25 Jan Stem Cell Knee Cartilage Clinical Trials
Stem cells can be found throughout the body and act as repairmen to stimulate healing and speed repair of injured tissues. Although cell-based injections are promising, there is still a need to determine the efficiency and safety of such treatments.
With cartilage and bone damage, stem cells could potentially differentiate and produce bone, cartilage, and tissues, and has the potential to heal damaged tissues within the body. Stem cells are cells with the power to multiply and renew.
Types of cells with this ability include:
- Mesenchymal stem cells (MSC)
- Umbilical stem cells
- Fetal stem cells
- Adipose tissue
- Molar cells
They work by activating the body’s natural healing process using the body’s own healthy cells to stimulate regeneration and natural healing.
MSC’s are found primarily in bone marrow and can self-replicate, decrease inflammation, and differentiate into cartilage, bone, muscle, and fat cells to help the body regenerate injured tissues.
The treatment helps with the regeneration of cartilage but if there is significant bone damage does not repair the joint itself. However, after knee surgery, stem cell therapy helped reduce pain and enhanced repair.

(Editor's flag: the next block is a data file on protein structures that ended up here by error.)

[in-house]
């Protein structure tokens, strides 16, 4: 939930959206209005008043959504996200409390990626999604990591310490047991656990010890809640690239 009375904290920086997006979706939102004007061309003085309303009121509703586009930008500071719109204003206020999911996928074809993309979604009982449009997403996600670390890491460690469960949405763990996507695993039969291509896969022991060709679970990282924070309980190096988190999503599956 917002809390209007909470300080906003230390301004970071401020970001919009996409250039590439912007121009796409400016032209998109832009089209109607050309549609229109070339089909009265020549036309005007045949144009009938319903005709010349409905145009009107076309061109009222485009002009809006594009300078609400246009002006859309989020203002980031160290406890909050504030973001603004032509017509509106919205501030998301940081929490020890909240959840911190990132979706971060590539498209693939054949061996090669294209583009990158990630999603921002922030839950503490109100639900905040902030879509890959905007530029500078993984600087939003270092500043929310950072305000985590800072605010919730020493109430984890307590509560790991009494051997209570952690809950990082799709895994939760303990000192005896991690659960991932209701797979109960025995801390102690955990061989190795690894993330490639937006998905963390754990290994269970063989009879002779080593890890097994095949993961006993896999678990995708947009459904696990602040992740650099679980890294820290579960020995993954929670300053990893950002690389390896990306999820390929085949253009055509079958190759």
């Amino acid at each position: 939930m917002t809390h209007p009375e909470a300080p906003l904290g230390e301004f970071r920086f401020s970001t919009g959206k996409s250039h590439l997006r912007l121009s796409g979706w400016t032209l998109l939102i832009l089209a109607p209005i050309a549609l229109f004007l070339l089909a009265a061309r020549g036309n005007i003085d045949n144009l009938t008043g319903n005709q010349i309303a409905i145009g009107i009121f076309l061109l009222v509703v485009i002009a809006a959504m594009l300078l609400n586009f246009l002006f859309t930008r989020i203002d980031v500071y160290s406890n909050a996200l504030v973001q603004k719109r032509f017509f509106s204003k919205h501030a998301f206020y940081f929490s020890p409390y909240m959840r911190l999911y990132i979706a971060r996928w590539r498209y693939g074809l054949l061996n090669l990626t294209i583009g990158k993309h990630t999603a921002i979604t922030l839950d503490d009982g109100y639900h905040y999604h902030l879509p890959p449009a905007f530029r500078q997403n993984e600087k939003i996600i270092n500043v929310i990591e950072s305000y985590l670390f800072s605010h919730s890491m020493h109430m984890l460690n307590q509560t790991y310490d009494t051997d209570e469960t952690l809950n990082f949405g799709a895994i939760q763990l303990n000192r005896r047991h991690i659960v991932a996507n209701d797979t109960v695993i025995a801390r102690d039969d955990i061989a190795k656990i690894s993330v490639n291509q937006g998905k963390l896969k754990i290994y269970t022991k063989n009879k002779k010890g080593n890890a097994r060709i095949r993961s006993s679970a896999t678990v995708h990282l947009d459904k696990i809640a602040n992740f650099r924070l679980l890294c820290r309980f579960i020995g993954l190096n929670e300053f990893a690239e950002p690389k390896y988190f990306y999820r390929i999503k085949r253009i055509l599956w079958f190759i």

MSC cells can differentiate to a variety of cell types including:
- Bone cells (osteoblasts)
- Cartilage cells
- Muscle cells
- Fat cells
The MSC cells have been used to treat multiple joint and musculoskeletal problems with a goal to reduce inflammation and promote regeneration. MSC’s do not survive very long but last long enough to generate anti-inflammation and tissue regeneration signals.
Clinical trials also focus on osteoarthritis which affects the elderly population causing swelling, pain, instability, decreased range of motion and functional disability. Although promising, there are many regulatory requirements.
The use of stem cells in the treatment of cartilage injury and osteoarthritis is increased in clinical and animal studies. Delivery systems vary from injection to implantation of stem cells. While highly promising, there is still little evidence of clinical benefit requiring further research to assess the overall outcomes for knee cartilage repair.